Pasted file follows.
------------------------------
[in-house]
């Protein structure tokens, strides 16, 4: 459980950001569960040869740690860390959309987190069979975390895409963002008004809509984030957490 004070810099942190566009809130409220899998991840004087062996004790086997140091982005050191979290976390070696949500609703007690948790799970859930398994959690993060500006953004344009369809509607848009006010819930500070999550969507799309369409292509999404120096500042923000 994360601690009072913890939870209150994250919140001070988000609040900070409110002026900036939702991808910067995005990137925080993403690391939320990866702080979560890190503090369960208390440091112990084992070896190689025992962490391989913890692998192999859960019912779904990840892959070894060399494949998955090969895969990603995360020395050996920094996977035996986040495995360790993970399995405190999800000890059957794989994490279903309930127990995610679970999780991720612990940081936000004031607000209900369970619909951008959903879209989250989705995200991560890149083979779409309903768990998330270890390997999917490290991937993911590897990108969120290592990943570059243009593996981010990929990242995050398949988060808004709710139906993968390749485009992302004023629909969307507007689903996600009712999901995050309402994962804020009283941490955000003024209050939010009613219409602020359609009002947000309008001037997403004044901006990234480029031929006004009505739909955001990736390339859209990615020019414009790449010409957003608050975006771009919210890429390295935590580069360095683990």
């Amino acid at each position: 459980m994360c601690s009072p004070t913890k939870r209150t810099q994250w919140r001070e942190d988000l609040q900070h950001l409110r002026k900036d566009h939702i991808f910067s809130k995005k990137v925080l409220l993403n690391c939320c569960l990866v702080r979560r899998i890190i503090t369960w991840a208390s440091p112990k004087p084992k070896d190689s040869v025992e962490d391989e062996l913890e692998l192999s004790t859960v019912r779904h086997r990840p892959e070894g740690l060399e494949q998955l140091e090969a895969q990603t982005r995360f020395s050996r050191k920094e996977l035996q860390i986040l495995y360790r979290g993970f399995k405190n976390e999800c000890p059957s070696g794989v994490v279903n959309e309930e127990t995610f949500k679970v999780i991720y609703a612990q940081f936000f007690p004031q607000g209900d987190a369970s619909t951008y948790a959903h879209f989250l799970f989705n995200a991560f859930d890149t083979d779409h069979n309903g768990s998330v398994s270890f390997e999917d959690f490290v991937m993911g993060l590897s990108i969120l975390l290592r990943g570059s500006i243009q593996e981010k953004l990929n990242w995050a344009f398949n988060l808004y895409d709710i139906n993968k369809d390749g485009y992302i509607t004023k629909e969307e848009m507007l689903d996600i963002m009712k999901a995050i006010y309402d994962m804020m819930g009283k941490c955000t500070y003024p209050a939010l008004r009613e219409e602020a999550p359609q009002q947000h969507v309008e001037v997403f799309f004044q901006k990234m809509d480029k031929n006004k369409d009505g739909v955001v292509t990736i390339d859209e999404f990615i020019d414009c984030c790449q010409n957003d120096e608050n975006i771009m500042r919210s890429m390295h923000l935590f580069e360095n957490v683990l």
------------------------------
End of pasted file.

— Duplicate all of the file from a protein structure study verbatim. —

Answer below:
[in-house]
């Protein structure tokens, strides 16, 4: 459980950001569960040869740690860390959309987190069979975390895409963002008004809509984030957490 004070810099942190566009809130409220899998991840004087062996004790086997140091982005050191979290976390070696949500609703007690948790799970859930398994959690993060500006953004344009369809509607848009006010819930500070999550969507799309369409292509999404120096500042923000 994360601690009072913890939870209150994250919140001070988000609040900070409110002026900036939702991808910067995005990137925080993403690391939320990866702080979560890190503090369960208390440091112990084992070896190689025992962490391989913890692998192999859960019912779904990840892959070894060399494949998955090969895969990603995360020395050996920094996977035996986040495995360790993970399995405190999800000890059957794989994490279903309930127990995610679970999780991720612990940081936000004031607000209900369970619909951008959903879209989250989705995200991560890149083979779409309903768990998330270890390997999917490290991937993911590897990108969120290592990943570059243009593996981010990929990242995050398949988060808004709710139906993968390749485009992302004023629909969307507007689903996600009712999901995050309402994962804020009283941490955000003024209050939010009613219409602020359609009002947000309008001037997403004044901006990234480029031929006004009505739909955001990736390339859209990615020019414009790449010409957003608050975006771009919210890429390295935590580069360095683990």
């Amino acid at each position: 459980m994360c601690s009072p004070t913890k939870r209150t810099q994250w919140r001070e942190d988000l609040q900070h950001l409110r002026k900036d566009h939702i991808f910067s809130k995005k990137v925080l409220l993403n690391c939320c569960l990866v702080r979560r899998i890190i503090t369960w991840a208390s440091p112990k004087p084992k070896d190689s040869v025992e962490d391989e062996l913890e692998l192999s004790t859960v019912r779904h086997r990840p892959e070894g740690l060399e494949q998955l140091e090969a895969q990603t982005r995360f020395s050996r050191k920094e996977l035996q860390i986040l495995y360790r979290g993970f399995k405190n976390e999800c000890p059957s070696g794989v994490v279903n959309e309930e127990t995610f949500k679970v999780i991720y609703a612990q940081f936000f007690p004031q607000g209900d987190a369970s619909t951008y948790a959903h879209f989250l799970f989705n995200a991560f859930d890149t083979d779409h069979n309903g768990s998330v398994s270890f390997e999917d959690f490290v991937m993911g993060l590897s990108i969120l975390l290592r990943g570059s500006i243009q593996e981010k953004l990929n990242w995050a344009f398949n988060l808004y895409d709710i139906n993968k369809d390749g485009y992302i509607t004023k629909e969307e848009m507007l689903d996600i963002m009712k999901a995050i006010y309402d994962m804020m819930g009283k941490c955000t500070y003024p209050a939010l008004r009613e219409e602020a999550p359609q009002q947000h969507v309008e001037v997403f799309f004044q901006k990234m809509d480029k031929n006004k369409d009505g739909v955001v292509t990736i390339d859209e999404f990615i020019d414009c984030c790449q010409n957003d120096e608050n975006i771009m500042r919210s890429m390295h923000l935590f580069e360095n957490v683990l």